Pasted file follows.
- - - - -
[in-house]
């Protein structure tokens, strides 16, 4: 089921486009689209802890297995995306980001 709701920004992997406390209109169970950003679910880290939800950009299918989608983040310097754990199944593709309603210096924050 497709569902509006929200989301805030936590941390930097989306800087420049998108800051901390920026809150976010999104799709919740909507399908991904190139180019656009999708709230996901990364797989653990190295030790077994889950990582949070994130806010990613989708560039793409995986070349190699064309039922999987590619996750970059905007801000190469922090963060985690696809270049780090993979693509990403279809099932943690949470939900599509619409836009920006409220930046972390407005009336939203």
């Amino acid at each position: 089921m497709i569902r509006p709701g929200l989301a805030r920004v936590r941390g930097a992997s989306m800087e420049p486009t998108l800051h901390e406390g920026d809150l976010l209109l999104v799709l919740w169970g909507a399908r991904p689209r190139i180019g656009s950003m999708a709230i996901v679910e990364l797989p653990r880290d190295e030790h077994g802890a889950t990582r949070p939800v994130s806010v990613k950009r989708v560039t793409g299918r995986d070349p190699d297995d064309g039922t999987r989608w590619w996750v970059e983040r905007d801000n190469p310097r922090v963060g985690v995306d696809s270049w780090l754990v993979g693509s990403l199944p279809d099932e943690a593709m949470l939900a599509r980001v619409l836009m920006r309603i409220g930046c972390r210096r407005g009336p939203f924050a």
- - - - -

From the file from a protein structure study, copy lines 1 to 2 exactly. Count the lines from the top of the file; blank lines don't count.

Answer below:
[in-house]
């Protein structure tokens, strides 16, 4: 089921486009689209802890297995995306980001 709701920004992997406390209109169970950003679910880290939800950009299918989608983040310097754990199944593709309603210096924050 497709569902509006929200989301805030936590941390930097989306800087420049998108800051901390920026809150976010999104799709919740909507399908991904190139180019656009999708709230996901990364797989653990190295030790077994889950990582949070994130806010990613989708560039793409995986070349190699064309039922999987590619996750970059905007801000190469922090963060985690696809270049780090993979693509990403279809099932943690949470939900599509619409836009920006409220930046972390407005009336939203």